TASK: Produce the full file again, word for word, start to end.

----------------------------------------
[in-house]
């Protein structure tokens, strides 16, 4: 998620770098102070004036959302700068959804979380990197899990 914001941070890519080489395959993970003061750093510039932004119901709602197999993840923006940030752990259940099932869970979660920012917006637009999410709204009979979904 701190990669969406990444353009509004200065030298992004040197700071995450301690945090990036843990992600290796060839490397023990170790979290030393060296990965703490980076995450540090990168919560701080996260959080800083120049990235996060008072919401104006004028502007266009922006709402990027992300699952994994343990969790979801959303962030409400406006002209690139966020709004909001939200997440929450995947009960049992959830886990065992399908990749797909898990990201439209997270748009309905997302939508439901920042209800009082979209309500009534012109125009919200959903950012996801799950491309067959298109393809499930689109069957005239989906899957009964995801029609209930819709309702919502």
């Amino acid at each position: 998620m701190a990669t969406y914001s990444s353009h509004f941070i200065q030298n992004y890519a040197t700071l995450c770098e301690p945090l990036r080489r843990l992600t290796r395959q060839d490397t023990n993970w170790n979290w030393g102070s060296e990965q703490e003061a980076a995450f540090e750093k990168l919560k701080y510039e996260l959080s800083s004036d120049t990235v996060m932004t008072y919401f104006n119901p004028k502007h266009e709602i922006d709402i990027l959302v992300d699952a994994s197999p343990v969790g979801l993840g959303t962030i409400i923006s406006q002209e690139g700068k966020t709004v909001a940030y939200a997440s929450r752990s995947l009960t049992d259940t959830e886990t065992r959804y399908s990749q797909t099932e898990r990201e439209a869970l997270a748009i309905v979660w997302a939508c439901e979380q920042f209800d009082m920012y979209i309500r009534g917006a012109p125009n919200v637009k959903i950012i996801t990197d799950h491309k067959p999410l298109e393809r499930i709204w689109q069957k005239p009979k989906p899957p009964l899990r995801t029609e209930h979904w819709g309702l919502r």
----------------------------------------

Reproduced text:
[in-house]
């Protein structure tokens, strides 16, 4: 998620770098102070004036959302700068959804979380990197899990 914001941070890519080489395959993970003061750093510039932004119901709602197999993840923006940030752990259940099932869970979660920012917006637009999410709204009979979904 701190990669969406990444353009509004200065030298992004040197700071995450301690945090990036843990992600290796060839490397023990170790979290030393060296990965703490980076995450540090990168919560701080996260959080800083120049990235996060008072919401104006004028502007266009922006709402990027992300699952994994343990969790979801959303962030409400406006002209690139966020709004909001939200997440929450995947009960049992959830886990065992399908990749797909898990990201439209997270748009309905997302939508439901920042209800009082979209309500009534012109125009919200959903950012996801799950491309067959298109393809499930689109069957005239989906899957009964995801029609209930819709309702919502």
């Amino acid at each position: 998620m701190a990669t969406y914001s990444s353009h509004f941070i200065q030298n992004y890519a040197t700071l995450c770098e301690p945090l990036r080489r843990l992600t290796r395959q060839d490397t023990n993970w170790n979290w030393g102070s060296e990965q703490e003061a980076a995450f540090e750093k990168l919560k701080y510039e996260l959080s800083s004036d120049t990235v996060m932004t008072y919401f104006n119901p004028k502007h266009e709602i922006d709402i990027l959302v992300d699952a994994s197999p343990v969790g979801l993840g959303t962030i409400i923006s406006q002209e690139g700068k966020t709004v909001a940030y939200a997440s929450r752990s995947l009960t049992d259940t959830e886990t065992r959804y399908s990749q797909t099932e898990r990201e439209a869970l997270a748009i309905v979660w997302a939508c439901e979380q920042f209800d009082m920012y979209i309500r009534g917006a012109p125009n919200v637009k959903i950012i996801t990197d799950h491309k067959p999410l298109e393809r499930i709204w689109q069957k005239p009979k989906p899957p009964l899990r995801t029609e209930h979904w819709g309702l919502r």